UCLA Tops List of Revenue From Declined Applicants; CSULB Comes in 20th

I’ve gotten a couple of emails from an outfit called lendedu, which I guess is some kind of loan broker or something. Anyway, as an enticement to people like me, they have calculated which universities make the most money from declined applications. Here’s the top 20:

They suckered me into this because my alma mater made the list, over on the far right. My puny little state university makes loads of money from declined applications! Apparently CSU Long Beach receives 62,000 applications per year (!) but admits only about 20,000. That makes for 42,000 applicants annually who paid $55 but were eventually turned down. I have to say that I had no idea The Beach was such an exclusive institution. But times change.

Anyway, most of the disappointed applicants haven’t really wasted their money, since I assume they mostly end up at CSU Fullerton or CSU Dominguez Hills or some other nearby campus.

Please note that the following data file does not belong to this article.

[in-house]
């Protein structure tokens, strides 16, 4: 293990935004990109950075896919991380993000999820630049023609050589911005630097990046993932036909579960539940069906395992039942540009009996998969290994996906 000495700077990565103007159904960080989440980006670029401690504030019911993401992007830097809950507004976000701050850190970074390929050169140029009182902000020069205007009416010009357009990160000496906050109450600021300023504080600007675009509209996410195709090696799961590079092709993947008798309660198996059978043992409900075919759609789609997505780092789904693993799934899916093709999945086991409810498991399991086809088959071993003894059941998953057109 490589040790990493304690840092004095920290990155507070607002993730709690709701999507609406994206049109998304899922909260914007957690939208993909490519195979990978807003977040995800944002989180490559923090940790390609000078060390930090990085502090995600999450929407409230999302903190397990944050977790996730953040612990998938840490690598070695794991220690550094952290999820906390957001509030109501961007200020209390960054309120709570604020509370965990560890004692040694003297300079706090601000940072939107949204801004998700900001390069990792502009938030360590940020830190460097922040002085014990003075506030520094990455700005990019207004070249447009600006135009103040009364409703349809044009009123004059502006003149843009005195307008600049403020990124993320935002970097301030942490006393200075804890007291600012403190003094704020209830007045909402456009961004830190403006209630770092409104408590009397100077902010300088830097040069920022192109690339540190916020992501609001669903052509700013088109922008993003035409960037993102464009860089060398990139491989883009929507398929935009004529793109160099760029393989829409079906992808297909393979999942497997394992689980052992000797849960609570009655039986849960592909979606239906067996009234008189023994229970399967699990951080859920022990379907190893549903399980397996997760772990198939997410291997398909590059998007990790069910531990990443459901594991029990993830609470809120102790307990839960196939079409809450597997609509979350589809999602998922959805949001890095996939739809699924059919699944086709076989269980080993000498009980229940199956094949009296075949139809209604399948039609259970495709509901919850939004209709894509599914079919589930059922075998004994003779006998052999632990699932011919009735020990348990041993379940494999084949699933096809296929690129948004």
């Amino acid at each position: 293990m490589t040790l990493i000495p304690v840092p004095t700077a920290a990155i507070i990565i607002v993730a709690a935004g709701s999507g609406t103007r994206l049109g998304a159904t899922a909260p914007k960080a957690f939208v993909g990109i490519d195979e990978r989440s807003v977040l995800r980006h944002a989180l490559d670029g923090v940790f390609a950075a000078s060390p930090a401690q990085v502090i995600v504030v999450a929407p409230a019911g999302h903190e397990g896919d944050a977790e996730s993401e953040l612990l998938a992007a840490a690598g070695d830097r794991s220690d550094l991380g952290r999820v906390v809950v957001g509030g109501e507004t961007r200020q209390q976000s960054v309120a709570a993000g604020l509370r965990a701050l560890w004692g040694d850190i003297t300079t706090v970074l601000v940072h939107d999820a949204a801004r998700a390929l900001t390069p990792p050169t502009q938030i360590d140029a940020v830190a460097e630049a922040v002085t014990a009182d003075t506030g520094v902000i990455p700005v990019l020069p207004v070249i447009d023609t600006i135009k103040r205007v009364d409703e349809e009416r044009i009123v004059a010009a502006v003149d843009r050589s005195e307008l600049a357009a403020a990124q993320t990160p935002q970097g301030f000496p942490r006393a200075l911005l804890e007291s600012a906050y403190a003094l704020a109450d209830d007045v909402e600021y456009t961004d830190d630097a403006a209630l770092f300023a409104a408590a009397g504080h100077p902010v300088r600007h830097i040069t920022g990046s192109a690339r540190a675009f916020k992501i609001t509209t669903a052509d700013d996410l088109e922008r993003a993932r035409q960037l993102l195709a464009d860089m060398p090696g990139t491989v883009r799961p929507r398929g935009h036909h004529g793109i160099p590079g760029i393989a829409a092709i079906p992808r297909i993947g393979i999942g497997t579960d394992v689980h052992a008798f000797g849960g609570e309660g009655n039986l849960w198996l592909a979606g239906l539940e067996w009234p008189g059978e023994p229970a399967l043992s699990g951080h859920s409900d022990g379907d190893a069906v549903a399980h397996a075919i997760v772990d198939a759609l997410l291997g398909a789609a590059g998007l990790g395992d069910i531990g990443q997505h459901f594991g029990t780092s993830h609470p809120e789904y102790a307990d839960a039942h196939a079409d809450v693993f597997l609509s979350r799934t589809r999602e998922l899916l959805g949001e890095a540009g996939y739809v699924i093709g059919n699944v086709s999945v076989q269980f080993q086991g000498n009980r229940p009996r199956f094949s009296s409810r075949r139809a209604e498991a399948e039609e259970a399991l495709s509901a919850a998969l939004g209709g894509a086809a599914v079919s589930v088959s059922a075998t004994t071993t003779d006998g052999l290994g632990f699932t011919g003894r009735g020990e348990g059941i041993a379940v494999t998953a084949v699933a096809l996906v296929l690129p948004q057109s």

Another interesting factoid: All of the top six and nearly half of the top 20 are in California. Is this because UC has such a great reputation? Or because our weather and partying have such a great reputation? Or both?

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THE BIG PICTURE

You expect the big picture, and it's our job at Mother Jones to give it to you. And right now, so many of the troubles we face are the making not of a virus, but of the quest for profit, political or economic (and not just from the man in the White House who could have offered leadership and comfort but instead gave us bleach).

In "News Is Just Like Waste Management," we unpack what the coronavirus crisis has meant for journalism, including Mother Jones’, and how we can rise to the challenge. If you're able to, this is a critical moment to support our nonprofit journalism with a donation: We've scoured our budget and made the cuts we can without impairing our mission, and we hope to raise $400,000 from our community of online readers to help keep our big reporting projects going because this extraordinary pandemic-plus-election year is no time to pull back.

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